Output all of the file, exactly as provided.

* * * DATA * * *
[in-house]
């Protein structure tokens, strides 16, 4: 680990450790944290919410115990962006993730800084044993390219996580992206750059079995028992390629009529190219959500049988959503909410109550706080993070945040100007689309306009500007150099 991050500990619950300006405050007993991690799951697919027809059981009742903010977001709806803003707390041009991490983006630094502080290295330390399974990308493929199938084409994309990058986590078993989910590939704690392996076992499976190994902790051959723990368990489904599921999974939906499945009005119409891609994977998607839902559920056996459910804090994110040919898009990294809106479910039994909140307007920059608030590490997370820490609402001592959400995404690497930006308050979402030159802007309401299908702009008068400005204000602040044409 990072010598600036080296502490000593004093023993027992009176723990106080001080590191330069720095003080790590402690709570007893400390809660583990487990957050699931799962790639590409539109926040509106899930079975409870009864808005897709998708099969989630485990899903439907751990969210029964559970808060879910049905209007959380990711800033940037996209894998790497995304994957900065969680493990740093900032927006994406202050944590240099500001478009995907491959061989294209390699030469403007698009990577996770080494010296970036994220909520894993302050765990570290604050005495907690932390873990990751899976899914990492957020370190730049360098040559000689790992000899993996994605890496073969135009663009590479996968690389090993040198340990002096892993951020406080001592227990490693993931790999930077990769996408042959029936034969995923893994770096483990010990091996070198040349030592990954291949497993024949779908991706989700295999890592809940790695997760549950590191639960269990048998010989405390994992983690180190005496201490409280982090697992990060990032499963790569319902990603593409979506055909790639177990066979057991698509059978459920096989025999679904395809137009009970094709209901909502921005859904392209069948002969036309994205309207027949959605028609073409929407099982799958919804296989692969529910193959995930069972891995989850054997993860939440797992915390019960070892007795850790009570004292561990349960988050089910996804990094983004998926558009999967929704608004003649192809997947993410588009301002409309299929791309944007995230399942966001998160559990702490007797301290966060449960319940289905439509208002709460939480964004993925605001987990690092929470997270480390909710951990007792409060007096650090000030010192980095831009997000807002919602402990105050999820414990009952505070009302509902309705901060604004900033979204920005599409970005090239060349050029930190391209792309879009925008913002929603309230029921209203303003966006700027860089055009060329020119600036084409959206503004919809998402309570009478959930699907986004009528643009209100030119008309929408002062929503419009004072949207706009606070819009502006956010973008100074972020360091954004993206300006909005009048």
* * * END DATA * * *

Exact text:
[in-house]
């Protein structure tokens, strides 16, 4: 680990450790944290919410115990962006993730800084044993390219996580992206750059079995028992390629009529190219959500049988959503909410109550706080993070945040100007689309306009500007150099 991050500990619950300006405050007993991690799951697919027809059981009742903010977001709806803003707390041009991490983006630094502080290295330390399974990308493929199938084409994309990058986590078993989910590939704690392996076992499976190994902790051959723990368990489904599921999974939906499945009005119409891609994977998607839902559920056996459910804090994110040919898009990294809106479910039994909140307007920059608030590490997370820490609402001592959400995404690497930006308050979402030159802007309401299908702009008068400005204000602040044409 990072010598600036080296502490000593004093023993027992009176723990106080001080590191330069720095003080790590402690709570007893400390809660583990487990957050699931799962790639590409539109926040509106899930079975409870009864808005897709998708099969989630485990899903439907751990969210029964559970808060879910049905209007959380990711800033940037996209894998790497995304994957900065969680493990740093900032927006994406202050944590240099500001478009995907491959061989294209390699030469403007698009990577996770080494010296970036994220909520894993302050765990570290604050005495907690932390873990990751899976899914990492957020370190730049360098040559000689790992000899993996994605890496073969135009663009590479996968690389090993040198340990002096892993951020406080001592227990490693993931790999930077990769996408042959029936034969995923893994770096483990010990091996070198040349030592990954291949497993024949779908991706989700295999890592809940790695997760549950590191639960269990048998010989405390994992983690180190005496201490409280982090697992990060990032499963790569319902990603593409979506055909790639177990066979057991698509059978459920096989025999679904395809137009009970094709209901909502921005859904392209069948002969036309994205309207027949959605028609073409929407099982799958919804296989692969529910193959995930069972891995989850054997993860939440797992915390019960070892007795850790009570004292561990349960988050089910996804990094983004998926558009999967929704608004003649192809997947993410588009301002409309299929791309944007995230399942966001998160559990702490007797301290966060449960319940289905439509208002709460939480964004993925605001987990690092929470997270480390909710951990007792409060007096650090000030010192980095831009997000807002919602402990105050999820414990009952505070009302509902309705901060604004900033979204920005599409970005090239060349050029930190391209792309879009925008913002929603309230029921209203303003966006700027860089055009060329020119600036084409959206503004919809998402309570009478959930699907986004009528643009209100030119008309929408002062929503419009004072949207706009606070819009502006956010973008100074972020360091954004993206300006909005009048």